Nuclear planes are "not good for anybody," says Theodore Rockwell, founder of Radiation, Science & Health, Inc., a non-profit organization in Chevy Chase, Md., that advocates for objective review of low-level radiation science policies. During World War II, Rockwell worked a program at the U.S. Department of Energy's Oak Ridge National Laboratory, where he helped develop new materials and designs for radiation shielding. Although a supporter of nuclear power, he draws the line at using it to fuel aircraft.
In addition to the potential passenger dangers, he says that pilots could only fly a limited number of flights to prevent overexposure to nuclear radiation, noting that after a few flights, they would have been exposed to far more radiation than nuclear power plant workers. "Power has to be predicable to be useful," he says, "and nuclear is by far easiest to predict on Earth."
A more promising green fossil-fuel alternative is biofuel. Richard Altman, executive director of the Commercial Aviation Alternative Fuels Initiative (CAAFI), a consortium sponsored by the FAA that promotes the move away from petroleum-based jet fuel. CAAFI favors "drop-in" fuels that work within existing infrastructures—that is, they are interchangeable with fossil fuels and require no alterations to aircraft or airports. These alternatives include liquids from both renewable (plants) and nonrenewable (coal and natural gas) sources that are better than an oil refinery on a greenhouse gas (GHG) life-cycle basis. They have the same safety and density as fossil fuels, Altman says, and would not alter planes’ performance, range, or capacity to carry passengers.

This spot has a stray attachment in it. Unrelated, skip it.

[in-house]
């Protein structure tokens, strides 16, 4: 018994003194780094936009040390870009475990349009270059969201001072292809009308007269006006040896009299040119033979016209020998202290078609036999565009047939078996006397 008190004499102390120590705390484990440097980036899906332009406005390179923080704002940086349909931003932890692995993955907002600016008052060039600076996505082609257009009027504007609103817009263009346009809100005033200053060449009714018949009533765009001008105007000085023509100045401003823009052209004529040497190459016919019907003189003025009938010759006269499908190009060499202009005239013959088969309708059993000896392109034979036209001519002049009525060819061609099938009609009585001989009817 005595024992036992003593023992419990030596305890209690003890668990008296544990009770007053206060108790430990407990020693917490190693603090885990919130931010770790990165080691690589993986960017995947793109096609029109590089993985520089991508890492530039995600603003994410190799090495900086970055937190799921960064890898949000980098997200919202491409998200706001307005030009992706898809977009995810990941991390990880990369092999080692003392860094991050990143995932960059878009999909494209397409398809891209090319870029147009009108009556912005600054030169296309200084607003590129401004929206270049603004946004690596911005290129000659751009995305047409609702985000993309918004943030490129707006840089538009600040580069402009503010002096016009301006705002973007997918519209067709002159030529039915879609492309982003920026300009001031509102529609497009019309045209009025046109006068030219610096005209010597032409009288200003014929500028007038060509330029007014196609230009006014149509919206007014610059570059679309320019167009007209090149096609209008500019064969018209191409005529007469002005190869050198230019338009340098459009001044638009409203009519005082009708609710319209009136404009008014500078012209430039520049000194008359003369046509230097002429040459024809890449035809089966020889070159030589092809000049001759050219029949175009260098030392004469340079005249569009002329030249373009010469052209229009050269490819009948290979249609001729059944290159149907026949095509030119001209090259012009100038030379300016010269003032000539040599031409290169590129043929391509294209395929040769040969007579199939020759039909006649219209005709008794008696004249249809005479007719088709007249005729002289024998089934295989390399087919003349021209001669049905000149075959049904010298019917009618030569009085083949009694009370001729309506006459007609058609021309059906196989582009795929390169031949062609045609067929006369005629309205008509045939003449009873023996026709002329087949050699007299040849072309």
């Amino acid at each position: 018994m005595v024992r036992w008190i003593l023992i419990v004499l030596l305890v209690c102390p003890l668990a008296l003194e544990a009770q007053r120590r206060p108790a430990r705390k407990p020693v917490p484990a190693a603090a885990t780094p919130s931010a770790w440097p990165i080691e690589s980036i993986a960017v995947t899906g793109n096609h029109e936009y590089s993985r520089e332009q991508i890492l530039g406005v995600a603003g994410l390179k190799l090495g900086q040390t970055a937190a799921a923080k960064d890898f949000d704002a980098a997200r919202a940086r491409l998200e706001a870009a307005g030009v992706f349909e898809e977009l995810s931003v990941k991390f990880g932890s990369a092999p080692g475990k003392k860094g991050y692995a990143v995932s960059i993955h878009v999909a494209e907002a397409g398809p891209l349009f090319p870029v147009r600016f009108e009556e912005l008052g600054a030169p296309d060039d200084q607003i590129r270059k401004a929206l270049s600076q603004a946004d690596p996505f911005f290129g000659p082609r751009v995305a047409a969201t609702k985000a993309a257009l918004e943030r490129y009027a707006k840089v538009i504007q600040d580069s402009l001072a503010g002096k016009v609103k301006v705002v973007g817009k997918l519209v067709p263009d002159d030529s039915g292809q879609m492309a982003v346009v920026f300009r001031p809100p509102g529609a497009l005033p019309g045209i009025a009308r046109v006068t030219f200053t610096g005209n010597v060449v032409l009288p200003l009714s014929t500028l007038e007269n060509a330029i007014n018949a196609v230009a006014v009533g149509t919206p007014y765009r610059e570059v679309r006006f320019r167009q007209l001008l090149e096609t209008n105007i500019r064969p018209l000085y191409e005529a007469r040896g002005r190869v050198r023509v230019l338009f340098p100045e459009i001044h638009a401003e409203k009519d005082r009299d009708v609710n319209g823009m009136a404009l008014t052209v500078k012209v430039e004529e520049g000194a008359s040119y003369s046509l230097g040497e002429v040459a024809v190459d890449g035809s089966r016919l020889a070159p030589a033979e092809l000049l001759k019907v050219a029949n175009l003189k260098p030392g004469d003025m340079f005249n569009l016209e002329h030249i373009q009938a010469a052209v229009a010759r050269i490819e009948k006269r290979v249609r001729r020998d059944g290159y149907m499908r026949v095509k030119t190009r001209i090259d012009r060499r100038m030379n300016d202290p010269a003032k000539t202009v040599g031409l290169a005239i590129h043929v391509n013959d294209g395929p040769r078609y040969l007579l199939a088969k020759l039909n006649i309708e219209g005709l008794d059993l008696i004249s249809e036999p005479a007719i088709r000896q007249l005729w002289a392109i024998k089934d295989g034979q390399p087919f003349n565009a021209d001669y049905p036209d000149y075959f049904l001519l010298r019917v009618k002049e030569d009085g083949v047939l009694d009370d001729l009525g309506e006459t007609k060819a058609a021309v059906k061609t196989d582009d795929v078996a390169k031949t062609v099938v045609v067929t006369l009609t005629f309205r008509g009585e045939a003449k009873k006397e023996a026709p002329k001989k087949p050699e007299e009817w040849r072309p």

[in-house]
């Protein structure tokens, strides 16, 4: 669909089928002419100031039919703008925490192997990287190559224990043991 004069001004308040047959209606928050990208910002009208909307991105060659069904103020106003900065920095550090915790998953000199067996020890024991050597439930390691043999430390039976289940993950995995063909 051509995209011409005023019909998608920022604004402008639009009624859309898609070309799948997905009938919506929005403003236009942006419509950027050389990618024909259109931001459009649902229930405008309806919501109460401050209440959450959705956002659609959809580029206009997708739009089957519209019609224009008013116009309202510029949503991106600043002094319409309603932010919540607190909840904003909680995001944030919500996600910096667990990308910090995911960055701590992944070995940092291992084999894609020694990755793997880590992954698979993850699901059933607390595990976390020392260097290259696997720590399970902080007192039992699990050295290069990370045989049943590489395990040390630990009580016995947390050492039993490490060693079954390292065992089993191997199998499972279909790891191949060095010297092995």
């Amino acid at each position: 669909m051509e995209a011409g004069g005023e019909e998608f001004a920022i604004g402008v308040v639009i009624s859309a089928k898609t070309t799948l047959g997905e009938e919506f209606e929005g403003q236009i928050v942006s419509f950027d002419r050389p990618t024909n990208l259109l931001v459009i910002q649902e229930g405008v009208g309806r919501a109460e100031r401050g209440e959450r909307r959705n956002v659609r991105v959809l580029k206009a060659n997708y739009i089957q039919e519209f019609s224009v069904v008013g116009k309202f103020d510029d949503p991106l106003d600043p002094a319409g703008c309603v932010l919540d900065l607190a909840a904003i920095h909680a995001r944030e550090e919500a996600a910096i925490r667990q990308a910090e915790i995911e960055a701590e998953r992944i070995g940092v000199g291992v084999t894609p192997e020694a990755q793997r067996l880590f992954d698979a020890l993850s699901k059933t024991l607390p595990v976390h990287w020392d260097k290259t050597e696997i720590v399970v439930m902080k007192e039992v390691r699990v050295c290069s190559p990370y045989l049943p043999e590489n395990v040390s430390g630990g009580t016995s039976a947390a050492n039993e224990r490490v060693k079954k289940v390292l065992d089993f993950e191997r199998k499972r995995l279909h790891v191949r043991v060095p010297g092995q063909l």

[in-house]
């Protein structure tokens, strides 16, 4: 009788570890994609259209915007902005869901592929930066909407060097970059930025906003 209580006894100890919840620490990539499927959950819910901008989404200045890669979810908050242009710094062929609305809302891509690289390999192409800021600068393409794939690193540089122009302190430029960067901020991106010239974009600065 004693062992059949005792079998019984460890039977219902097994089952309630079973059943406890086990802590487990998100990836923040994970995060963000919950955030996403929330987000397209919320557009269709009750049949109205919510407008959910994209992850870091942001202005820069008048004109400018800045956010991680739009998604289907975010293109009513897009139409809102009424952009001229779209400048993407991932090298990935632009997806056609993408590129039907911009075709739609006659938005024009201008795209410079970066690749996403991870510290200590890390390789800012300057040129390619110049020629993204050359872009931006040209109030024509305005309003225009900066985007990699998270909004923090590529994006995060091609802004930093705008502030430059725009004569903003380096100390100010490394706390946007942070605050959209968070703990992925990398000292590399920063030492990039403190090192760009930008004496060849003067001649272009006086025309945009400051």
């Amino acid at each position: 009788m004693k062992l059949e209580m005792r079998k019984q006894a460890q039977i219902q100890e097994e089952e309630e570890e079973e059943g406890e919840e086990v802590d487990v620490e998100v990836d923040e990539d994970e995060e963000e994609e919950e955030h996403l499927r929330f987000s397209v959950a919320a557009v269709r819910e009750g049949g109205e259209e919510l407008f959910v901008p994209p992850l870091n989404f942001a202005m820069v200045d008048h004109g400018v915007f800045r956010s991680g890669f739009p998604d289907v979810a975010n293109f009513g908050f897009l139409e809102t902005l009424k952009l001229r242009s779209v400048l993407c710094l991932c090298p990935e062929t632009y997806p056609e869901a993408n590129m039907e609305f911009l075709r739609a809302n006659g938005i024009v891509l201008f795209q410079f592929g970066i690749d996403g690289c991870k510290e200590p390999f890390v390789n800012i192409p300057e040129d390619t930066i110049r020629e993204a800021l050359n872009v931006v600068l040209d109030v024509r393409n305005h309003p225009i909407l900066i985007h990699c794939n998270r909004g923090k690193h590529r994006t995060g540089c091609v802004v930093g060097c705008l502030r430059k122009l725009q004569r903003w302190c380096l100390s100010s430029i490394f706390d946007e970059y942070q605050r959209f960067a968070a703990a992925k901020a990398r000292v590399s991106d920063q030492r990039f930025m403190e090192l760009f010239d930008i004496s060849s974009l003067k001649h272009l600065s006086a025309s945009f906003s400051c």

*Note (12/5/08): The weight given for the B-36 was corrected after publication of this article.